Chakrabarti says while people will still get infected with COVID-19, with the reduced risk of hospitalization in large numbers there is no reason to restrict the community. He says while it’s not time for packed stadiums, it’s also not time for lockdowns and Ontario should re-think its strategy.

“We have to faith in the vaccines. We have seen in the other parts of the world like Israel, the U.K.,and the U.S. our neighbours to the south,” says Chakrabarti. “They are very safe and effective and our ticket out of this pandemic. We really should be taking that.”

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$2.9 million tax break for Ottawa Porsche dealership receives the green ligh





OTTAWA — Ottawa city council has given the green light to a $2.9 million tax break for a new Porsche dealership in Vanier.

Council voted 15 to 9 to approve a grant under the Community Improvement Plan initiative to build a Porsche dealership at the corner of Montreal Road and St. Laurent Boulevard.  The project by Mrak Holdings Inc., a.k.a. Mark Motors of Ottawa, would be built at 458 Montreal Road.

Under the Community Improvement Plan approved by Council, business owners can apply for a grant equal to 75 per cent of the municipal tax increase attributable to the redevelopment. A report says the goal of the Montreal Road Community Improvement Plan is to “stimulate business investment, urban renewal and property upgrades in the area.”

Coun. Catherine McKenney was one of nine councillors who opposed the tax break for the Porsche dealership.

“I agree with the Community Improvement Plan, but I know and what people see here is that this application does not meet the criteria,” said McKenney about the CIP proposal for the Porsche dealership.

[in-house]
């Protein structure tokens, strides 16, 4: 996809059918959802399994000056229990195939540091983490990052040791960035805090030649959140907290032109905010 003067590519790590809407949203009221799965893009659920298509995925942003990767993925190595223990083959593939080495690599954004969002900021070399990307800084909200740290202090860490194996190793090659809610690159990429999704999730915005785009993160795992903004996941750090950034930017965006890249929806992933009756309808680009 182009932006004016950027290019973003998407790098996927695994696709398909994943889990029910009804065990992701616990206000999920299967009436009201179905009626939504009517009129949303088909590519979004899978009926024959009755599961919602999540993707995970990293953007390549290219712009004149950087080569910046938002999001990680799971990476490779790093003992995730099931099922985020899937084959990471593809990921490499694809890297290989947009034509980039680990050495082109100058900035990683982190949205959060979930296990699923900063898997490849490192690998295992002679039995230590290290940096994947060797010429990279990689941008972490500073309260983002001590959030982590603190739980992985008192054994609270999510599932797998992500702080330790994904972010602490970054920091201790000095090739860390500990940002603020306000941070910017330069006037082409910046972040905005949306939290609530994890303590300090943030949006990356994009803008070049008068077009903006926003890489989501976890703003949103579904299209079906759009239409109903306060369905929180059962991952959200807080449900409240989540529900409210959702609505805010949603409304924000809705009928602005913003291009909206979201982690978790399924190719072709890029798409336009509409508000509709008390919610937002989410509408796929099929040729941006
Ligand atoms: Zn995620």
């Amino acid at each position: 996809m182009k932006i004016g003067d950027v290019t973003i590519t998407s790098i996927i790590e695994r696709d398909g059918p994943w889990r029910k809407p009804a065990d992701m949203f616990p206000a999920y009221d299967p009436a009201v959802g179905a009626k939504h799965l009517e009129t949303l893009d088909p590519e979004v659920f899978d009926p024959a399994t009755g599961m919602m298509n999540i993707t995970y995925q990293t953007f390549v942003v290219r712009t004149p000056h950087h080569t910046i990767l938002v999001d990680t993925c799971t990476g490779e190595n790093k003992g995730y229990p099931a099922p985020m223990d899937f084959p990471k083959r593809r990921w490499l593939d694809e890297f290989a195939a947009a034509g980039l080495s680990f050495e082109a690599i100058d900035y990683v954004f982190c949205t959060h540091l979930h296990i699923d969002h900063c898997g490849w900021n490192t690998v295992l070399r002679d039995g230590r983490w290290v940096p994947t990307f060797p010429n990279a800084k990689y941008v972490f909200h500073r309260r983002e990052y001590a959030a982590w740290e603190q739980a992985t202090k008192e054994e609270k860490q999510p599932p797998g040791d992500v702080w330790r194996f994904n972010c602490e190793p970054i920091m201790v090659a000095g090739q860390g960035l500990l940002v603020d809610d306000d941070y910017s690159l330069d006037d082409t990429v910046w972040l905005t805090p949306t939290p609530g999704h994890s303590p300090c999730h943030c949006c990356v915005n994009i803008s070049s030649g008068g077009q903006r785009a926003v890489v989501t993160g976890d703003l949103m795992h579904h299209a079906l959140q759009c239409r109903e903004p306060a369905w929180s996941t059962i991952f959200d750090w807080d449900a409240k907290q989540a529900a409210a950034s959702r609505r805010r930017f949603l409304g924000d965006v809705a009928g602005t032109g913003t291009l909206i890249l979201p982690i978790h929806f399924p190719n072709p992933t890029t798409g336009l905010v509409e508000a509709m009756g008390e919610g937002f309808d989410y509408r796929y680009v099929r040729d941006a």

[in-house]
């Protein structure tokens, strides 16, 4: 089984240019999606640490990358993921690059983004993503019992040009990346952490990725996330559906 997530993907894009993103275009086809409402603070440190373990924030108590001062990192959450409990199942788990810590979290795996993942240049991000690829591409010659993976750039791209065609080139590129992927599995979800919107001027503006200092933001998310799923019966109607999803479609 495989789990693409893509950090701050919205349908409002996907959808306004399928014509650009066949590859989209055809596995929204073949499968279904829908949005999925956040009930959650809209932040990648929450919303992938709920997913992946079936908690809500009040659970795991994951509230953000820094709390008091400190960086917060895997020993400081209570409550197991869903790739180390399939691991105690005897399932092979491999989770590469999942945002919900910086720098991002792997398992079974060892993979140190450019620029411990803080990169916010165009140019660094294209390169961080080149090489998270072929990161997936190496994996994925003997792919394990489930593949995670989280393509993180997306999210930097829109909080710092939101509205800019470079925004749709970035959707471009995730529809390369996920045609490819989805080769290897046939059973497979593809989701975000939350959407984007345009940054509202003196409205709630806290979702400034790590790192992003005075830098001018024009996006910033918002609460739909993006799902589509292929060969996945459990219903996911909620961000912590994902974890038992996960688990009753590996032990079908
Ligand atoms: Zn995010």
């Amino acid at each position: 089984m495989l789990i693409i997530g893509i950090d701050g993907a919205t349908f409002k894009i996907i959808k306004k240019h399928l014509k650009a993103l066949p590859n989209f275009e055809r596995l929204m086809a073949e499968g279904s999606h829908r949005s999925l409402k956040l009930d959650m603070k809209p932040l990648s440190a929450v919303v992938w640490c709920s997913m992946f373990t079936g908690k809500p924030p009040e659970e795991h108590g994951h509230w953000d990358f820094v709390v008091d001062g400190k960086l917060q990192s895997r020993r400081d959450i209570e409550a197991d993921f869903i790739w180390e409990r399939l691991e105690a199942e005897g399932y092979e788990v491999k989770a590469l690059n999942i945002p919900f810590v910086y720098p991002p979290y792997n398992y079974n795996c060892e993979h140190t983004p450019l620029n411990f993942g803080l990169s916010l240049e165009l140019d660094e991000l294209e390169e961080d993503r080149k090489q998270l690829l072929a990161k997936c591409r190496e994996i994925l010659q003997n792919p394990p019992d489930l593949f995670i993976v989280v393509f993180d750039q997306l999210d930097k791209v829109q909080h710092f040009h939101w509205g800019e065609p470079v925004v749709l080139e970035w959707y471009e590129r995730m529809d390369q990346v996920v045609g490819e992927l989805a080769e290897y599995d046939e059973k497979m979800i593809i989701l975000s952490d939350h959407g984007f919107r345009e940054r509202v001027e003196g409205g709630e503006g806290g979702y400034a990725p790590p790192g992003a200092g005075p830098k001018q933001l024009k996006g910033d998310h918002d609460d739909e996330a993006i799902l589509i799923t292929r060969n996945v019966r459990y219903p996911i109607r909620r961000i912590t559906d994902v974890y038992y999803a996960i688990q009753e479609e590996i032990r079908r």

“A car dealership, no matter whether it’s Honda, or a Porsche or a Volkswagen, it does not first off belong on a traditional main street. This does not the meet the criteria of a CIP, it will do nothing for urban renewal.”

Approximately 70 people gathered at the site of the proposed Porsche dealership Tuesday evening to oppose the tax grant.

Coun. Diane Deans told Council she doubted any councillors who supported the Community Improvement Plan when it was developed in 2019 thought it would support a luxury car dealership.

“I don’t think it fits. I don’t think a clear case has been made that this incentive is required for the Mark Motors project to move forward at all,” said Deans. “I don’t believe there’s a clear community benefit.”

Coun. Riley Brockington, Deans, Jeff Leiper, Carol Anne Meehan, Rick Chiarelli, Theresa Kavanagh, Keith Egli, McKenney and Shawn Menard voted against the tax break for the Porsche dealership.

“It will lead to a $17 million investment on Montreal Road, it will create about 20 jobs in that neigthborhood,” said Mayor Jim Watson.

Watson noted auto dealerships were not excluded from the Community Improvement Plan when approved by committee and Council.

A motion introduced by Watson was approved to use property tax revenue generated by the redevelopment for affordable housing.